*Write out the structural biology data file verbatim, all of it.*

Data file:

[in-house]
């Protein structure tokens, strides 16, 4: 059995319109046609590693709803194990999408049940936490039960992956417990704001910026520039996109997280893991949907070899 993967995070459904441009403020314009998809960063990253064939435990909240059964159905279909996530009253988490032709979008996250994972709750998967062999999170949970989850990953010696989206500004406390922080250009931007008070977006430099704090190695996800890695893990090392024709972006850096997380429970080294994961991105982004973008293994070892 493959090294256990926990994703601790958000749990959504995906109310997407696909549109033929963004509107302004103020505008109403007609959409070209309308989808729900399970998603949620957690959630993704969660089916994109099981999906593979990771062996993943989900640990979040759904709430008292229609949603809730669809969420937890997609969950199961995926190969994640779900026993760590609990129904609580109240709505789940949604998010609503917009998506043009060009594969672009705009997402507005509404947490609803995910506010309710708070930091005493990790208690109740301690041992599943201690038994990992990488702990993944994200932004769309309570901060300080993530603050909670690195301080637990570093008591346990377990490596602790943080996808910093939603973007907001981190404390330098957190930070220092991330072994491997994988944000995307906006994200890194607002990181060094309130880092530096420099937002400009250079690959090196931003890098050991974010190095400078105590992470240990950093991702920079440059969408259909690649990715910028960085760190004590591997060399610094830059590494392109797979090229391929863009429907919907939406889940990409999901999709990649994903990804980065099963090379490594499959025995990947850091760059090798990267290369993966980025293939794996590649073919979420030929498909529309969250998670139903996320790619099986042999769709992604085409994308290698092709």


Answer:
[in-house]
């Protein structure tokens, strides 16, 4: 059995319109046609590693709803194990999408049940936490039960992956417990704001910026520039996109997280893991949907070899 993967995070459904441009403020314009998809960063990253064939435990909240059964159905279909996530009253988490032709979008996250994972709750998967062999999170949970989850990953010696989206500004406390922080250009931007008070977006430099704090190695996800890695893990090392024709972006850096997380429970080294994961991105982004973008293994070892 493959090294256990926990994703601790958000749990959504995906109310997407696909549109033929963004509107302004103020505008109403007609959409070209309308989808729900399970998603949620957690959630993704969660089916994109099981999906593979990771062996993943989900640990979040759904709430008292229609949603809730669809969420937890997609969950199961995926190969994640779900026993760590609990129904609580109240709505789940949604998010609503917009998506043009060009594969672009705009997402507005509404947490609803995910506010309710708070930091005493990790208690109740301690041992599943201690038994990992990488702990993944994200932004769309309570901060300080993530603050909670690195301080637990570093008591346990377990490596602790943080996808910093939603973007907001981190404390330098957190930070220092991330072994491997994988944000995307906006994200890194607002990181060094309130880092530096420099937002400009250079690959090196931003890098050991974010190095400078105590992470240990950093991702920079440059969408259909690649990715910028960085760190004590591997060399610094830059590494392109797979090229391929863009429907919907939406889940990409999901999709990649994903990804980065099963090379490594499959025995990947850091760059090798990267290369993966980025293939794996590649073919979420030929498909529309969250998670139903996320790619099986042999769709992604085409994308290698092709």